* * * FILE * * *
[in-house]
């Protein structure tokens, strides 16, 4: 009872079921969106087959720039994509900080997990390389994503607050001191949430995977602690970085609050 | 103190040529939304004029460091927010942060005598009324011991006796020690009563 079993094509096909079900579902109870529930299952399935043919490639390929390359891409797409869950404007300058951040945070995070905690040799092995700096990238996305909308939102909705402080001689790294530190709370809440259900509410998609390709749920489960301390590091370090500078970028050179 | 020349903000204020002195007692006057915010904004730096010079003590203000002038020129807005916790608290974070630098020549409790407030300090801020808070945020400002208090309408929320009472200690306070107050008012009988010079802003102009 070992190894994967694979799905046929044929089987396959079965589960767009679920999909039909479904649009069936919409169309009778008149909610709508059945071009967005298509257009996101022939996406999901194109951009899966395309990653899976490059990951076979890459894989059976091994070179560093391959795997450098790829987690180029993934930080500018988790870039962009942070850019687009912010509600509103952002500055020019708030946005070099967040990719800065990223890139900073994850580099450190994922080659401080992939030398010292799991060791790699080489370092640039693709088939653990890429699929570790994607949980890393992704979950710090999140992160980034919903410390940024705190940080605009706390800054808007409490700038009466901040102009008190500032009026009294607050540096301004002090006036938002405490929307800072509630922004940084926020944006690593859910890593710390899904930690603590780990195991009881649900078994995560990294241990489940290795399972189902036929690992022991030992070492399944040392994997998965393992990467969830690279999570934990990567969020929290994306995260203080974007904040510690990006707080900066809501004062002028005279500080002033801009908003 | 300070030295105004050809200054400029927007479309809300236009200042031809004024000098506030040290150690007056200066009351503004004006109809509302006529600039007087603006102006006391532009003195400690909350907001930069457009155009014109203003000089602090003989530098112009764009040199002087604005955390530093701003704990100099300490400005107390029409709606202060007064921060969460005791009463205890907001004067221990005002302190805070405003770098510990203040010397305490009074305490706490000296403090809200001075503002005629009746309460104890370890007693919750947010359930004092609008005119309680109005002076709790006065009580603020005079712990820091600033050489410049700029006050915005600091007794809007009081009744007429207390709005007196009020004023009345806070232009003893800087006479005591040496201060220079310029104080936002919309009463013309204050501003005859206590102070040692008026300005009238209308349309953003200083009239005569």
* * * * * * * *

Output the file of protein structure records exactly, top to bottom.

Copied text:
[in-house]
């Protein structure tokens, strides 16, 4: 009872079921969106087959720039994509900080997990390389994503607050001191949430995977602690970085609050 | 103190040529939304004029460091927010942060005598009324011991006796020690009563 079993094509096909079900579902109870529930299952399935043919490639390929390359891409797409869950404007300058951040945070995070905690040799092995700096990238996305909308939102909705402080001689790294530190709370809440259900509410998609390709749920489960301390590091370090500078970028050179 | 020349903000204020002195007692006057915010904004730096010079003590203000002038020129807005916790608290974070630098020549409790407030300090801020808070945020400002208090309408929320009472200690306070107050008012009988010079802003102009 070992190894994967694979799905046929044929089987396959079965589960767009679920999909039909479904649009069936919409169309009778008149909610709508059945071009967005298509257009996101022939996406999901194109951009899966395309990653899976490059990951076979890459894989059976091994070179560093391959795997450098790829987690180029993934930080500018988790870039962009942070850019687009912010509600509103952002500055020019708030946005070099967040990719800065990223890139900073994850580099450190994922080659401080992939030398010292799991060791790699080489370092640039693709088939653990890429699929570790994607949980890393992704979950710090999140992160980034919903410390940024705190940080605009706390800054808007409490700038009466901040102009008190500032009026009294607050540096301004002090006036938002405490929307800072509630922004940084926020944006690593859910890593710390899904930690603590780990195991009881649900078994995560990294241990489940290795399972189902036929690992022991030992070492399944040392994997998965393992990467969830690279999570934990990567969020929290994306995260203080974007904040510690990006707080900066809501004062002028005279500080002033801009908003 | 300070030295105004050809200054400029927007479309809300236009200042031809004024000098506030040290150690007056200066009351503004004006109809509302006529600039007087603006102006006391532009003195400690909350907001930069457009155009014109203003000089602090003989530098112009764009040199002087604005955390530093701003704990100099300490400005107390029409709606202060007064921060969460005791009463205890907001004067221990005002302190805070405003770098510990203040010397305490009074305490706490000296403090809200001075503002005629009746309460104890370890007693919750947010359930004092609008005119309680109005002076709790006065009580603020005079712990820091600033050489410049700029006050915005600091007794809007009081009744007429207390709005007196009020004023009345806070232009003893800087006479005591040496201060220079310029104080936002919309009463013309204050501003005859206590102070040692008026300005009238209308349309953003200083009239005569």